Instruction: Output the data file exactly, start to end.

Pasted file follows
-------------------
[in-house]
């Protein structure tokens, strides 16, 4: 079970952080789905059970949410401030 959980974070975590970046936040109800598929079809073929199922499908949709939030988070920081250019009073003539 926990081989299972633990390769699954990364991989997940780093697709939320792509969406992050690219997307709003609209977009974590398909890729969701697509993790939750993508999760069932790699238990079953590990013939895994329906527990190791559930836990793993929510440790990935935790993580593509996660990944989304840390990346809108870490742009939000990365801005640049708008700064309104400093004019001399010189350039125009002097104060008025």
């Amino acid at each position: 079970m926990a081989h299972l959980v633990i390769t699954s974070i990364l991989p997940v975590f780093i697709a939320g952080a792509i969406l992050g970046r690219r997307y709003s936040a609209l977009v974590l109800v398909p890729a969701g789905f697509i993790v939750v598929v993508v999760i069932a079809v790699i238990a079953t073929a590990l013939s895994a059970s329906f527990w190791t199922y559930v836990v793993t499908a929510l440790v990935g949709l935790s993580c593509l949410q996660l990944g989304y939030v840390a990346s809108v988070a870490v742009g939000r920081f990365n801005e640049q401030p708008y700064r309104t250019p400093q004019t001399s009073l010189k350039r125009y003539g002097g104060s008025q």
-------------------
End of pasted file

[in-house]
């Protein structure tokens, strides 16, 4: 079970952080789905059970949410401030 959980974070975590970046936040109800598929079809073929199922499908949709939030988070920081250019009073003539 926990081989299972633990390769699954990364991989997940780093697709939320792509969406992050690219997307709003609209977009974590398909890729969701697509993790939750993508999760069932790699238990079953590990013939895994329906527990190791559930836990793993929510440790990935935790993580593509996660990944989304840390990346809108870490742009939000990365801005640049708008700064309104400093004019001399010189350039125009002097104060008025």
């Amino acid at each position: 079970m926990a081989h299972l959980v633990i390769t699954s974070i990364l991989p997940v975590f780093i697709a939320g952080a792509i969406l992050g970046r690219r997307y709003s936040a609209l977009v974590l109800v398909p890729a969701g789905f697509i993790v939750v598929v993508v999760i069932a079809v790699i238990a079953t073929a590990l013939s895994a059970s329906f527990w190791t199922y559930v836990v793993t499908a929510l440790v990935g949709l935790s993580c593509l949410q996660l990944g989304y939030v840390a990346s809108v988070a870490v742009g939000r920081f990365n801005e640049q401030p708008y700064r309104t250019p400093q004019t001399s009073l010189k350039r125009y003539g002097g104060s008025q």